DARNING AND MENDING
Reenforcing—Running Darn—Woven Darn—Broken Stitch—Drop Stitch—Set-in Piece—Underlaid Piece Darned In—Stoting—Mending Tissue or Tailors' Tissue—Triangular Tear—Patches—Flannel Patch—Hem Patch—Overhanded Patch
DARNING is a simple remedy for many cases of prevention as well as cure. A few general directions will apply to darning in all its various phases. Neatness and the careful selection of materials most appropriate for the work are the chief requirements for successful darning. Whether the material to be darned is cotton, silk or wool the darning thread should correspond in thickness and color to the thread in the fabric, and the needle should be neither too coarse nor too fine. Ill. 347. Reenforcing a Worn Place
FOR REENFORC1NG worn places before the hole has come through, particular care should be taken to make the work as inconspicuous as possible. A thread or raveling of the material will do better than one of sewing silk, as the latter, no matter how well matched in color, will be sure to have a luster that will bring the stitches into prominence. The drawn thread need not be long; short ones can be worked in just as well.
Baste the part to be mended over a piece of medium stiff, glazed paper, or table oilcloth. Use a needle as fine as the thread will permit. Darn back and forth with as fine stitches as possible, following the grain of the goods and keeping the threads loose so that they will not draw. (Ill. 347.) The ends of the threads are not fastened, but are clipped off close to the garment when the work is finished.
Ill. 348. A Running Darn A RUNNING DARN is used when the garment is worn too thin to be mended satisfactorily by reenforcing. Insert the needle a short distance from the edge of the worn or thin part, and parallel with the thread of the weave. Run it under a few threads and over a few, to the opposite side of the worn place. (Ill. 348.) Returning, run the needle over the threads that were taken up, and under those over which it passed in the first row. Continue the process until the whole thin surface has been given a new body. In Illustration 348, white thread was used in order to show the stitches.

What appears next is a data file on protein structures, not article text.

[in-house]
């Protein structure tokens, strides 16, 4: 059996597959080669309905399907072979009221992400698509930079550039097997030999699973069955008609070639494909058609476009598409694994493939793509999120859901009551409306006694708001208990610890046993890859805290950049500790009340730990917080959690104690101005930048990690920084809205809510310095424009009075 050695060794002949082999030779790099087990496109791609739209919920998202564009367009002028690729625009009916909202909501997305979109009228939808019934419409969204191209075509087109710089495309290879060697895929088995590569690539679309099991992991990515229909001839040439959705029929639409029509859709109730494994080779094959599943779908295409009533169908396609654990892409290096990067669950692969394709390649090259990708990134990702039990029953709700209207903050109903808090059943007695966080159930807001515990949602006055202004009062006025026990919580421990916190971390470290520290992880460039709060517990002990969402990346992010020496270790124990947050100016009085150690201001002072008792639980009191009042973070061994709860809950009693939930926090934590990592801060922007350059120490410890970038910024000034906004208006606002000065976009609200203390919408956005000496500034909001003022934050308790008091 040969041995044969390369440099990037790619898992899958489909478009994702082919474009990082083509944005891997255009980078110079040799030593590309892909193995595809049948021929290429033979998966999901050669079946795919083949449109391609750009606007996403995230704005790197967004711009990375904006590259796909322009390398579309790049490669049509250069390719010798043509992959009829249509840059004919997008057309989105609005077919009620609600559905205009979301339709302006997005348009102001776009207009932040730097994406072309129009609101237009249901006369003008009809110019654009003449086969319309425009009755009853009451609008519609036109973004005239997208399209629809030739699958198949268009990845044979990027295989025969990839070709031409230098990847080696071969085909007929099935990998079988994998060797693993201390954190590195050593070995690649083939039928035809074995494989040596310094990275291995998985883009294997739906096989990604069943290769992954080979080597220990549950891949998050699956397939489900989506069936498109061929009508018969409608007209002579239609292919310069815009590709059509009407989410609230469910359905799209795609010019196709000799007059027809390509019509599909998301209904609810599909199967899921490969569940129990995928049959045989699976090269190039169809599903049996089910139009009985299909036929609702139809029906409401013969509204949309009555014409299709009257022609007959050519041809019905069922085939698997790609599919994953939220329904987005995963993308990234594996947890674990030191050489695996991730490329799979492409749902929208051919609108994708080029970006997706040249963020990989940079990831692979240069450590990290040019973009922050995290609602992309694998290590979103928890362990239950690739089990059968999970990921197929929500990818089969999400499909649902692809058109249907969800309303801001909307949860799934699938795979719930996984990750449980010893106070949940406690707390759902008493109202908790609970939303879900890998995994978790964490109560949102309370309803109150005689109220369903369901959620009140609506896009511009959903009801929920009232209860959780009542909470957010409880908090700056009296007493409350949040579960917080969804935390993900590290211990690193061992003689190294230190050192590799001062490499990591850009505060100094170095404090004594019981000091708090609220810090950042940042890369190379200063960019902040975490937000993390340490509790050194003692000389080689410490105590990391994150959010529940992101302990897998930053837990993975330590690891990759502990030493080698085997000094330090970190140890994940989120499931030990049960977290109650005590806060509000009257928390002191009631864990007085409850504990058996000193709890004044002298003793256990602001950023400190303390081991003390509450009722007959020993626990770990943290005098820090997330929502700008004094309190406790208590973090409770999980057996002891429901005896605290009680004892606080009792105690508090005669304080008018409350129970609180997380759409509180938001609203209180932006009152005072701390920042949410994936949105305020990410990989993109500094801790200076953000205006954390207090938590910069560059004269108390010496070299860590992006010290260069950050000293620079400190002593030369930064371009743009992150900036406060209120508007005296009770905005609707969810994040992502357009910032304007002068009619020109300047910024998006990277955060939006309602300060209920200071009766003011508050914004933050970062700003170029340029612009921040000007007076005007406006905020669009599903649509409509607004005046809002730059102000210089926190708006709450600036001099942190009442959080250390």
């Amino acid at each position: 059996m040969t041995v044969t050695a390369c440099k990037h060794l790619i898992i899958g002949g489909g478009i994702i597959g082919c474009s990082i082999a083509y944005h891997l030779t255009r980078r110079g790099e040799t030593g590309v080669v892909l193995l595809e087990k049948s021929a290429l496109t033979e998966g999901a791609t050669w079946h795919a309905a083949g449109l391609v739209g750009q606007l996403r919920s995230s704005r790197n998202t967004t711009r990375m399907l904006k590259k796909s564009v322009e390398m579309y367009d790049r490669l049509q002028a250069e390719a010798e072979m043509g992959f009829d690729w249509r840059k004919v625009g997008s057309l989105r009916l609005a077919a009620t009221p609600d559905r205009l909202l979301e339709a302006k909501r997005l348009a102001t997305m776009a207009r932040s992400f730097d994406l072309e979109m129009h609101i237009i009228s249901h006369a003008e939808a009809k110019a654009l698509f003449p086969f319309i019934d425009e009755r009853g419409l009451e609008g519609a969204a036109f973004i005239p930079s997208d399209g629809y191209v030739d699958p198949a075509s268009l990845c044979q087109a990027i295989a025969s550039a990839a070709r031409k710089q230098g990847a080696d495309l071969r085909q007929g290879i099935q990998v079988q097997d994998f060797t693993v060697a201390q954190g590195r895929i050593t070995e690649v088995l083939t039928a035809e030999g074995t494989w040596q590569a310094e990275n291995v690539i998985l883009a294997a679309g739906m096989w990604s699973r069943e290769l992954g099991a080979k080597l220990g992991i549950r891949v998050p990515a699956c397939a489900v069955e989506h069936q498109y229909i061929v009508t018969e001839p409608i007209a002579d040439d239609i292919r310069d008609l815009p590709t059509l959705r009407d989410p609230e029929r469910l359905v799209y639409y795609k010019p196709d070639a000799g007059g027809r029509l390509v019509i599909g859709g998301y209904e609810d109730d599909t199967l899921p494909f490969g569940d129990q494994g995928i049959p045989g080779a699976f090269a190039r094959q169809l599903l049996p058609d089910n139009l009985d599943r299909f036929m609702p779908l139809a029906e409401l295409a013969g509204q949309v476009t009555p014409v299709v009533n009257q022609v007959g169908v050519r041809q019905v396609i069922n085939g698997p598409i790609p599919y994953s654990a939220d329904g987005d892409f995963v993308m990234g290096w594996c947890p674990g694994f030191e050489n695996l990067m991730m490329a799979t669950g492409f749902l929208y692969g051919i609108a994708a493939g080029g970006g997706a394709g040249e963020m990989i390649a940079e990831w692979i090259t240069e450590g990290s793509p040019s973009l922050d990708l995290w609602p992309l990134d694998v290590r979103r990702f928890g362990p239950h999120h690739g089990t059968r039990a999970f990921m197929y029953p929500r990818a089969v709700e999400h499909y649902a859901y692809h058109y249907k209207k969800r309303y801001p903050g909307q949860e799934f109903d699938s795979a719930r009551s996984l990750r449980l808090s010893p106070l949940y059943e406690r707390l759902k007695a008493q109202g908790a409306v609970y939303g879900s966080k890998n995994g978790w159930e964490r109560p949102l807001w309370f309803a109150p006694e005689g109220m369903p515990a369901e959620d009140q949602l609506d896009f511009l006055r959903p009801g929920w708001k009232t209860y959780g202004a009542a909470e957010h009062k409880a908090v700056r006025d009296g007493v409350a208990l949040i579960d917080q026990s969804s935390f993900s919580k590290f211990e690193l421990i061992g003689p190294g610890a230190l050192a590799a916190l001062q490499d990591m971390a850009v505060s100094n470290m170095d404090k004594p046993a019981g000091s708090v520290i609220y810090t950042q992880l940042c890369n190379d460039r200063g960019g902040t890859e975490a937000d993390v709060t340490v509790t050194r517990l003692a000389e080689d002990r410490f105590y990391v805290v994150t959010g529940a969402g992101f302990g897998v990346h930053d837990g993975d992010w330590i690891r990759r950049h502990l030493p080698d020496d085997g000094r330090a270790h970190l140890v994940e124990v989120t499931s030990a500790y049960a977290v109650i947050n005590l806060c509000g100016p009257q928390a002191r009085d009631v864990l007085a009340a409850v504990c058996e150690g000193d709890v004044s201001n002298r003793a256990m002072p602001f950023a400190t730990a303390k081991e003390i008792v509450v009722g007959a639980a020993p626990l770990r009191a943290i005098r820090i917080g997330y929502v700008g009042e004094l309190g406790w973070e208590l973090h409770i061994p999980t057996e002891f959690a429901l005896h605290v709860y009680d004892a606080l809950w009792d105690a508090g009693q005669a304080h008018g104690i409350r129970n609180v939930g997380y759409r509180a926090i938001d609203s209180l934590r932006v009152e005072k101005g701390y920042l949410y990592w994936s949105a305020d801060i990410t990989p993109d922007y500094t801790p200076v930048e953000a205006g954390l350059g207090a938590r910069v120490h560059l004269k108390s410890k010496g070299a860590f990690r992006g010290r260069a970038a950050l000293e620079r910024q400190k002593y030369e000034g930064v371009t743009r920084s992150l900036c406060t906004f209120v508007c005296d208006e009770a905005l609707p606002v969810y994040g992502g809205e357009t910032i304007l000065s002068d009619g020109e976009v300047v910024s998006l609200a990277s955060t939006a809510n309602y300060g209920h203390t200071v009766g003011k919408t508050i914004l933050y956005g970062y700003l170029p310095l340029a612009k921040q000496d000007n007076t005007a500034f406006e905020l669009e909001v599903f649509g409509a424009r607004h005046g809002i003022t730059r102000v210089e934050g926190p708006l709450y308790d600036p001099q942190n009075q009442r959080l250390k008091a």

When the part to be mended requires still more body than can be given by the running darn, a piece of the material may be laid on the wrong side, and while applying the running darn, this piece is occasionally caught up by the needle to hold the piece securely in position.
A WOVEN DARN is necessary when a hole has been worn through the material. The threads in this case are woven both lengthwise and crosswise with the weave of the garment. (Ill. 349.) Baste the part with the hole over a piece of paper or table oilcloth taking care not to draw it out of shape nor to let it bag. Do not trim off the frayed or worn edges. The unevenness around the edge, which these frayed ends create in the process of darning,